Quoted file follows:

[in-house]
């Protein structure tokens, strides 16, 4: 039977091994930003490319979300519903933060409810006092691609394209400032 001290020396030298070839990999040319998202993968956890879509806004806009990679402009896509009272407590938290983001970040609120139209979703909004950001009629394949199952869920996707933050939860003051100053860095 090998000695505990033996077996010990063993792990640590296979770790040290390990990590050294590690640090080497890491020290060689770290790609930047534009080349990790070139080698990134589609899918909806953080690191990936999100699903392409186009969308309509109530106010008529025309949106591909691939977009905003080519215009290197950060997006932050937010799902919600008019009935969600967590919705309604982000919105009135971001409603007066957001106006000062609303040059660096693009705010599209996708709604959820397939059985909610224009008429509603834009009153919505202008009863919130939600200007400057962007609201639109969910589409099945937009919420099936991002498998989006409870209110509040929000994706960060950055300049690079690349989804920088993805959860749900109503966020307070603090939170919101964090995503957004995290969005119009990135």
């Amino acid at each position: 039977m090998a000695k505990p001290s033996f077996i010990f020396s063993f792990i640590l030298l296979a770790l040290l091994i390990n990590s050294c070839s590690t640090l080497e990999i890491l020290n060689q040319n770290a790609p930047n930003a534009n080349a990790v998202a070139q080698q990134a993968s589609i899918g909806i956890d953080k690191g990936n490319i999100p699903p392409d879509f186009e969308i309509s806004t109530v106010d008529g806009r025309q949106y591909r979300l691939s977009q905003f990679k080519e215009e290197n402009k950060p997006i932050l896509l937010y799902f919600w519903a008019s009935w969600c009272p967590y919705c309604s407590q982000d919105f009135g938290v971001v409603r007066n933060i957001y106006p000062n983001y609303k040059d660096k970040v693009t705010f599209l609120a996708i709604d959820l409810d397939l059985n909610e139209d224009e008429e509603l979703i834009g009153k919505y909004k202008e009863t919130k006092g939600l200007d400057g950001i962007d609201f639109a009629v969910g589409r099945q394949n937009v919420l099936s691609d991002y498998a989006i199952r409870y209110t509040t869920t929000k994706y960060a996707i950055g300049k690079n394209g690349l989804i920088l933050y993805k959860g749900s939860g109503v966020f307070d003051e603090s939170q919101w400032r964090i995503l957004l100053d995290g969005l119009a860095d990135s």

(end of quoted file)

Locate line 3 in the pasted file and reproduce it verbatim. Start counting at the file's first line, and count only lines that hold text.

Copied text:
């Amino acid at each position: 039977m090998a000695k505990p001290s033996f077996i010990f020396s063993f792990i640590l030298l296979a770790l040290l091994i390990n990590s050294c070839s590690t640090l080497e990999i890491l020290n060689q040319n770290a790609p930047n930003a534009n080349a990790v998202a070139q080698q990134a993968s589609i899918g909806i956890d953080k690191g990936n490319i999100p699903p392409d879509f186009e969308i309509s806004t109530v106010d008529g806009r025309q949106y591909r979300l691939s977009q905003f990679k080519e215009e290197n402009k950060p997006i932050l896509l937010y799902f919600w519903a008019s009935w969600c009272p967590y919705c309604s407590q982000d919105f009135g938290v971001v409603r007066n933060i957001y106006p000062n983001y609303k040059d660096k970040v693009t705010f599209l609120a996708i709604d959820l409810d397939l059985n909610e139209d224009e008429e509603l979703i834009g009153k919505y909004k202008e009863t919130k006092g939600l200007d400057g950001i962007d609201f639109a009629v969910g589409r099945q394949n937009v919420l099936s691609d991002y498998a989006i199952r409870y209110t509040t869920t929000k994706y960060a996707i950055g300049k690079n394209g690349l989804i920088l933050y993805k959860g749900s939860g109503v966020f307070d003051e603090s939170q919101w400032r964090i995503l957004l100053d995290g969005l119009a860095d990135s």